HB 5482 failed to pass in the legislature’s Joint Committee on Planning and Development with an 11-11 vote in late March, with one absentee. Sini said that in at least one case, the bill does not provide the same level of incentives as Darien’s current inclusionary zoning law either. The town’s existing density incentive allows up 50% greater density than traditionally permitted, as long as 25% of the additional incentive units are affordable. HB 5482 would allow projects with affordable units to increase density up to 20%.
A second bill, HB 5045, An Act Establishing Accountability and Fair and Affordable Housing Through Zoning Regulations, would set new standards for fair and affordable housing and remains on the legislative docket. The bill is currently being reviewed by the offices of legislative research and fiscal analysis. Sini said that while he supports fair housing practices, he doesn’t believe that statewide zoning regulations should be the method of implementation.
“It’s clear, the local inclusionary zoning regulation in Darien working. It has already created five affordable units associated with the Knoble Hill and Kensett’s Phase II developments as well as a deposit in the Affordable Housing Trust Fund that is targeted for the Old Town Hall Homes redevelopment,” Sini said in a statement to the Times.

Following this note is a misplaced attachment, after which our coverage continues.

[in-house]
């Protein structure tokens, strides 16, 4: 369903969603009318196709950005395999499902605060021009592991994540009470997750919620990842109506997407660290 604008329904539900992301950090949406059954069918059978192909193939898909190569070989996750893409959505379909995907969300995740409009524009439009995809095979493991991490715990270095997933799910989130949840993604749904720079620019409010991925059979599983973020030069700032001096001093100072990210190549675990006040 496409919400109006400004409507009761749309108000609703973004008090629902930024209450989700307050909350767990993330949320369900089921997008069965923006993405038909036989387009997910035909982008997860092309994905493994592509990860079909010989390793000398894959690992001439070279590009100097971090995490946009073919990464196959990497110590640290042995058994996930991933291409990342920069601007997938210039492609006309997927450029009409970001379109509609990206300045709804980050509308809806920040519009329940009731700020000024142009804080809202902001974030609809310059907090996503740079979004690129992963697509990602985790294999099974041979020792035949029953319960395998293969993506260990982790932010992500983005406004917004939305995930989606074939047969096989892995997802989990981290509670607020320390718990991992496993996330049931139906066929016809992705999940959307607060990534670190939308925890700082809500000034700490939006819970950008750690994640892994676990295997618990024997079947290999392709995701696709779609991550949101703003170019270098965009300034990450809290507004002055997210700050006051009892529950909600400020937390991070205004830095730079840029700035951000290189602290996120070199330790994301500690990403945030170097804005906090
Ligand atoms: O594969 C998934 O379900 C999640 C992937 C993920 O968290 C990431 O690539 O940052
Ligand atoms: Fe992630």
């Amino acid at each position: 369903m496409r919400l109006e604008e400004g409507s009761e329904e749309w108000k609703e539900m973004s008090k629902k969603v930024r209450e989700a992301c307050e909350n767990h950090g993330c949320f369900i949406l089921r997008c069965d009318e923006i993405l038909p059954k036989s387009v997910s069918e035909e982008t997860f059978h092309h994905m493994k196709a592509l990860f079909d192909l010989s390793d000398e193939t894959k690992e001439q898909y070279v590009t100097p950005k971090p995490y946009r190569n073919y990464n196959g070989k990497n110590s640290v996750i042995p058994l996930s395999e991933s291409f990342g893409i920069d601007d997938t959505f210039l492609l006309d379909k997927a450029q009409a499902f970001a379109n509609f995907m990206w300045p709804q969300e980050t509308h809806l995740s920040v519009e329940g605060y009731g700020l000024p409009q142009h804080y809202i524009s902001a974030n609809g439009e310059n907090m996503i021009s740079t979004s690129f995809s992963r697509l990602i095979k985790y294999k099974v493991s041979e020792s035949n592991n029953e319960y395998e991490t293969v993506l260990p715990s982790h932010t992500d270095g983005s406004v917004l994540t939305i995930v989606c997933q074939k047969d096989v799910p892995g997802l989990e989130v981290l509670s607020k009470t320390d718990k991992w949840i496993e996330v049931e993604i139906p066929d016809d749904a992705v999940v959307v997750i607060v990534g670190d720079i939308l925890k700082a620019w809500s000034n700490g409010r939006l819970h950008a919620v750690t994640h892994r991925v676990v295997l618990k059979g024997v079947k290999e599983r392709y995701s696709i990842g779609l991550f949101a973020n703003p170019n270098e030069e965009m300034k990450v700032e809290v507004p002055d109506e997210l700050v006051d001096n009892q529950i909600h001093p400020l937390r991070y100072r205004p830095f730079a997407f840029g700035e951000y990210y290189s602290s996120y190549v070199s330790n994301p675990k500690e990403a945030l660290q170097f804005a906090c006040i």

He continued, “The approved Palmer’s and Federal Reality mixed-use redevelopment projects include several onsite affordable units as well. We are also awaiting the final site plan associated with Baywater’s Corbin project that should also create several additional affordable dwelling units.”
The chairman of the state’s Department of Housing is former Darien First Selectman Evonne Klein.
“I was surprised given the State Housing Commissioner was said to be involved with the creation of the bill, yet I am not aware that she sought input from her hometown of what has worked and what hasn’t,” Sini said.
Local leaders have stressed the importance of creating a diverse housing stock in Darien as aging homeowners often look to migrate away from the town when they decide to downsize. The approved mixed-use developments in Noroton Heights will create new housing options for adults without children, while also bringing Darien closer to state requirements for affordable housing. Old Town Hall Homes will add more than 20 new affordable apartments for senior citizens, further bolstering the town’s affordable housing stock.